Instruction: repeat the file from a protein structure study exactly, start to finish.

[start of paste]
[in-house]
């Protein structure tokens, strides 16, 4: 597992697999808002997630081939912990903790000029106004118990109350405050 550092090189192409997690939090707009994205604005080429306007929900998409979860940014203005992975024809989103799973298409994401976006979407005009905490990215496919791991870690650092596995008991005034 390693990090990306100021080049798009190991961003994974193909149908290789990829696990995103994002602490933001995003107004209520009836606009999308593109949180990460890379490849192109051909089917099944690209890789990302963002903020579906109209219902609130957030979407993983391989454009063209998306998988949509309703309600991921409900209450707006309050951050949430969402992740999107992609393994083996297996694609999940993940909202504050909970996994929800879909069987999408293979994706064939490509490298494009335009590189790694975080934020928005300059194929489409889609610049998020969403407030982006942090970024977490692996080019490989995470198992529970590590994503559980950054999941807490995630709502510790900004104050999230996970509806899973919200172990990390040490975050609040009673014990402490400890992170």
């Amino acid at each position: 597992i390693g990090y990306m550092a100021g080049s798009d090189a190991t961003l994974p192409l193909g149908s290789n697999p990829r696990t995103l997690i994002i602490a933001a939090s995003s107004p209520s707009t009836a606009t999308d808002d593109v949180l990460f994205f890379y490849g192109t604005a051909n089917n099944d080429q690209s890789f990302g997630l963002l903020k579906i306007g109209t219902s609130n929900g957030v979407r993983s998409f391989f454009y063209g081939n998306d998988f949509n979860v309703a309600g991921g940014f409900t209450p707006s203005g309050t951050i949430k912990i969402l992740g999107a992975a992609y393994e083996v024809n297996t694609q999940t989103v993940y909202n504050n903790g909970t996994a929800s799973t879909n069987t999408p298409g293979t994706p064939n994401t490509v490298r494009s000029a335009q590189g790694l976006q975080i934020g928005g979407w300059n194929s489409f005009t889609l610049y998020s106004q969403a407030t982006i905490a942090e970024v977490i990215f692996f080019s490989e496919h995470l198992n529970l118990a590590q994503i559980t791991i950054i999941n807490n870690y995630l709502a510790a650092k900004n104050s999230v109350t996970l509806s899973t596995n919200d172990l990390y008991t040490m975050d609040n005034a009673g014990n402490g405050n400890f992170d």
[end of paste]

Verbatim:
[in-house]
């Protein structure tokens, strides 16, 4: 597992697999808002997630081939912990903790000029106004118990109350405050 550092090189192409997690939090707009994205604005080429306007929900998409979860940014203005992975024809989103799973298409994401976006979407005009905490990215496919791991870690650092596995008991005034 390693990090990306100021080049798009190991961003994974193909149908290789990829696990995103994002602490933001995003107004209520009836606009999308593109949180990460890379490849192109051909089917099944690209890789990302963002903020579906109209219902609130957030979407993983391989454009063209998306998988949509309703309600991921409900209450707006309050951050949430969402992740999107992609393994083996297996694609999940993940909202504050909970996994929800879909069987999408293979994706064939490509490298494009335009590189790694975080934020928005300059194929489409889609610049998020969403407030982006942090970024977490692996080019490989995470198992529970590590994503559980950054999941807490995630709502510790900004104050999230996970509806899973919200172990990390040490975050609040009673014990402490400890992170």
């Amino acid at each position: 597992i390693g990090y990306m550092a100021g080049s798009d090189a190991t961003l994974p192409l193909g149908s290789n697999p990829r696990t995103l997690i994002i602490a933001a939090s995003s107004p209520s707009t009836a606009t999308d808002d593109v949180l990460f994205f890379y490849g192109t604005a051909n089917n099944d080429q690209s890789f990302g997630l963002l903020k579906i306007g109209t219902s609130n929900g957030v979407r993983s998409f391989f454009y063209g081939n998306d998988f949509n979860v309703a309600g991921g940014f409900t209450p707006s203005g309050t951050i949430k912990i969402l992740g999107a992975a992609y393994e083996v024809n297996t694609q999940t989103v993940y909202n504050n903790g909970t996994a929800s799973t879909n069987t999408p298409g293979t994706p064939n994401t490509v490298r494009s000029a335009q590189g790694l976006q975080i934020g928005g979407w300059n194929s489409f005009t889609l610049y998020s106004q969403a407030t982006i905490a942090e970024v977490i990215f692996f080019s490989e496919h995470l198992n529970l118990a590590q994503i559980t791991i950054i999941n807490n870690y995630l709502a510790a650092k900004n104050s999230v109350t996970l509806s899973t596995n919200d172990l990390y008991t040490m975050d609040n005034a009673g014990n402490g405050n400890f992170d």